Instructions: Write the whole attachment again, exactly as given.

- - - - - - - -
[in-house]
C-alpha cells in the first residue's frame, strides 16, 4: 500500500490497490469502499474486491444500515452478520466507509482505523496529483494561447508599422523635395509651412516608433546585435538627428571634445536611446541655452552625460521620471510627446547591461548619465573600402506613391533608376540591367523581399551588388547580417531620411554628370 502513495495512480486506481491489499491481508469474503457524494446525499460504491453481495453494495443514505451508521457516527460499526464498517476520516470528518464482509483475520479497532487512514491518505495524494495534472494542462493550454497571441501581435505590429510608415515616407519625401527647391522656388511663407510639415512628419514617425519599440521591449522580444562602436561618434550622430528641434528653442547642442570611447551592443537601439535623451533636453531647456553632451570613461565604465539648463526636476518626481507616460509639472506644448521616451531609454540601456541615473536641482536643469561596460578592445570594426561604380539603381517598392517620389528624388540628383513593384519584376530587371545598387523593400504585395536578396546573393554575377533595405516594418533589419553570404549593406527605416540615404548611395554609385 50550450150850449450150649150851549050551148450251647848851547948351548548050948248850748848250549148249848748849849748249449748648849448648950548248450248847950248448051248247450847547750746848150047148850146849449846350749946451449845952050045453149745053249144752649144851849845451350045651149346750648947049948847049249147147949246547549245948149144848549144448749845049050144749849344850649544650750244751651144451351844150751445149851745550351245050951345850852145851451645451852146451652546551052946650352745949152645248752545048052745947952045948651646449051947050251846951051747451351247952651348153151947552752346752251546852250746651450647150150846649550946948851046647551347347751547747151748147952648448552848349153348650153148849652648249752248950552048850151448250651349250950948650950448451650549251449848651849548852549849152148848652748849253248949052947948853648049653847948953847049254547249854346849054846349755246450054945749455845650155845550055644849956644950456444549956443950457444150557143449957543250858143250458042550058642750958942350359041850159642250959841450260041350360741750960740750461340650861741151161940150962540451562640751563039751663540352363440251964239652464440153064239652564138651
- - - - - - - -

[in-house]
C-alpha cells in the first residue's frame, strides 16, 4: 500500500490497490469502499474486491444500515452478520466507509482505523496529483494561447508599422523635395509651412516608433546585435538627428571634445536611446541655452552625460521620471510627446547591461548619465573600402506613391533608376540591367523581399551588388547580417531620411554628370 502513495495512480486506481491489499491481508469474503457524494446525499460504491453481495453494495443514505451508521457516527460499526464498517476520516470528518464482509483475520479497532487512514491518505495524494495534472494542462493550454497571441501581435505590429510608415515616407519625401527647391522656388511663407510639415512628419514617425519599440521591449522580444562602436561618434550622430528641434528653442547642442570611447551592443537601439535623451533636453531647456553632451570613461565604465539648463526636476518626481507616460509639472506644448521616451531609454540601456541615473536641482536643469561596460578592445570594426561604380539603381517598392517620389528624388540628383513593384519584376530587371545598387523593400504585395536578396546573393554575377533595405516594418533589419553570404549593406527605416540615404548611395554609385 50550450150850449450150649150851549050551148450251647848851547948351548548050948248850748848250549148249848748849849748249449748648849448648950548248450248847950248448051248247450847547750746848150047148850146849449846350749946451449845952050045453149745053249144752649144851849845451350045651149346750648947049948847049249147147949246547549245948149144848549144448749845049050144749849344850649544650750244751651144451351844150751445149851745550351245050951345850852145851451645451852146451652546551052946650352745949152645248752545048052745947952045948651646449051947050251846951051747451351247952651348153151947552752346752251546852250746651450647150150846649550946948851046647551347347751547747151748147952648448552848349153348650153148849652648249752248950552048850151448250651349250950948650950448451650549251449848651849548852549849152148848652748849253248949052947948853648049653847948953847049254547249854346849054846349755246450054945749455845650155845550055644849956644950456444549956443950457444150557143449957543250858143250458042550058642750958942350359041850159642250959841450260041350360741750960740750461340650861741151161940150962540451562640751563039751663540352363440251964239652464440153064239652564138651